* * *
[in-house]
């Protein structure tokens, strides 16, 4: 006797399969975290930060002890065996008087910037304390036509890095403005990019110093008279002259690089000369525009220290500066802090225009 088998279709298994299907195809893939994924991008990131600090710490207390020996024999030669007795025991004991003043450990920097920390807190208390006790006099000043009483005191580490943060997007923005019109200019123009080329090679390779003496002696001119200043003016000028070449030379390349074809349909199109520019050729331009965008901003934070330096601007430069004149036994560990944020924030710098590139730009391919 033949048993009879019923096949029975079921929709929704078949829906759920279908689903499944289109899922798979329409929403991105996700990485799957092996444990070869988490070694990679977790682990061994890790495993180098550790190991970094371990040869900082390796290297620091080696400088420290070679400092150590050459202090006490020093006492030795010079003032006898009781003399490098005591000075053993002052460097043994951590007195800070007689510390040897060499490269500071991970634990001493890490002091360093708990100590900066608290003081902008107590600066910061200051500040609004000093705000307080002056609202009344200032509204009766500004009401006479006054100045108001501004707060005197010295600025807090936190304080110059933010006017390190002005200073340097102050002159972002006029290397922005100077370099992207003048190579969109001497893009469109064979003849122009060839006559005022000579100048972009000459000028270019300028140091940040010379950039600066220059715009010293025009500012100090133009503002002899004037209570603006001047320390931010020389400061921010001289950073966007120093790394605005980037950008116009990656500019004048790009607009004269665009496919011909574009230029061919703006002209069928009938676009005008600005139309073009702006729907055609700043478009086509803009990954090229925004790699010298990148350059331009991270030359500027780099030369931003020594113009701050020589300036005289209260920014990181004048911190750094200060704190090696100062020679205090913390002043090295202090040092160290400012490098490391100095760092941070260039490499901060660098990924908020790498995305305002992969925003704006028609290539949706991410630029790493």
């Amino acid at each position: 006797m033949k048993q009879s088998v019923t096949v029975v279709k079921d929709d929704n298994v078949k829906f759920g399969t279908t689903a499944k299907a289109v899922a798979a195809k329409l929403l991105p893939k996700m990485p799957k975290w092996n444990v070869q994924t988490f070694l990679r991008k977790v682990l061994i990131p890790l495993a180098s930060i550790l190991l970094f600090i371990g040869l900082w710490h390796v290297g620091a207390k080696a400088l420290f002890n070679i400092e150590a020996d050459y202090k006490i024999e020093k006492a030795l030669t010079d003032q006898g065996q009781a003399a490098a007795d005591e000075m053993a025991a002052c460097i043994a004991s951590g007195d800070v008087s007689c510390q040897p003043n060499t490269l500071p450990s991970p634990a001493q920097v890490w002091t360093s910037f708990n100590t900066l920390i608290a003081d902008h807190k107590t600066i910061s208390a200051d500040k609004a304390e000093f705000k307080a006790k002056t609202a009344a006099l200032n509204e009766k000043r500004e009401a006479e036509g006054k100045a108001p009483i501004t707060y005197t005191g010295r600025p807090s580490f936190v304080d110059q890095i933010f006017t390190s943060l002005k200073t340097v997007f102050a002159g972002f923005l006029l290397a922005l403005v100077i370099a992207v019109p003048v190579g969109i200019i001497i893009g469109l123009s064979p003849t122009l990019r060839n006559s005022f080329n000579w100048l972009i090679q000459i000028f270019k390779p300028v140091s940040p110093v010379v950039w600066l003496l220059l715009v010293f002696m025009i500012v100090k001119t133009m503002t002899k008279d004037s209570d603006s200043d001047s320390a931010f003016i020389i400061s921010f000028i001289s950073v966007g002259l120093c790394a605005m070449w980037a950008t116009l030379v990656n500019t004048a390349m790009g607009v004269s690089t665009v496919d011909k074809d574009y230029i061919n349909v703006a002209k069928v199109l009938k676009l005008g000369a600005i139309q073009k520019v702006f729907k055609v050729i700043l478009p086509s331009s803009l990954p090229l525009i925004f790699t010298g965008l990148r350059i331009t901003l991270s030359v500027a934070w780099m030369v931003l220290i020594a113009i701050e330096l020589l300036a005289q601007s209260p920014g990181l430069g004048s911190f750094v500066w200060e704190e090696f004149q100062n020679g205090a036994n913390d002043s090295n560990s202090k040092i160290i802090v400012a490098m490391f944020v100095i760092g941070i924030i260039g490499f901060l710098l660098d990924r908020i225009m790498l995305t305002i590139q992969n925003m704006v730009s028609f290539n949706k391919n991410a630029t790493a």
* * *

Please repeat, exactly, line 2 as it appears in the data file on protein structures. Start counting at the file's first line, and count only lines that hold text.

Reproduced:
């Protein structure tokens, strides 16, 4: 006797399969975290930060002890065996008087910037304390036509890095403005990019110093008279002259690089000369525009220290500066802090225009 088998279709298994299907195809893939994924991008990131600090710490207390020996024999030669007795025991004991003043450990920097920390807190208390006790006099000043009483005191580490943060997007923005019109200019123009080329090679390779003496002696001119200043003016000028070449030379390349074809349909199109520019050729331009965008901003934070330096601007430069004149036994560990944020924030710098590139730009391919 033949048993009879019923096949029975079921929709929704078949829906759920279908689903499944289109899922798979329409929403991105996700990485799957092996444990070869988490070694990679977790682990061994890790495993180098550790190991970094371990040869900082390796290297620091080696400088420290070679400092150590050459202090006490020093006492030795010079003032006898009781003399490098005591000075053993002052460097043994951590007195800070007689510390040897060499490269500071991970634990001493890490002091360093708990100590900066608290003081902008107590600066910061200051500040609004000093705000307080002056609202009344200032509204009766500004009401006479006054100045108001501004707060005197010295600025807090936190304080110059933010006017390190002005200073340097102050002159972002006029290397922005100077370099992207003048190579969109001497893009469109064979003849122009060839006559005022000579100048972009000459000028270019300028140091940040010379950039600066220059715009010293025009500012100090133009503002002899004037209570603006001047320390931010020389400061921010001289950073966007120093790394605005980037950008116009990656500019004048790009607009004269665009496919011909574009230029061919703006002209069928009938676009005008600005139309073009702006729907055609700043478009086509803009990954090229925004790699010298990148350059331009991270030359500027780099030369931003020594113009701050020589300036005289209260920014990181004048911190750094200060704190090696100062020679205090913390002043090295202090040092160290400012490098490391100095760092941070260039490499901060660098990924908020790498995305305002992969925003704006028609290539949706991410630029790493």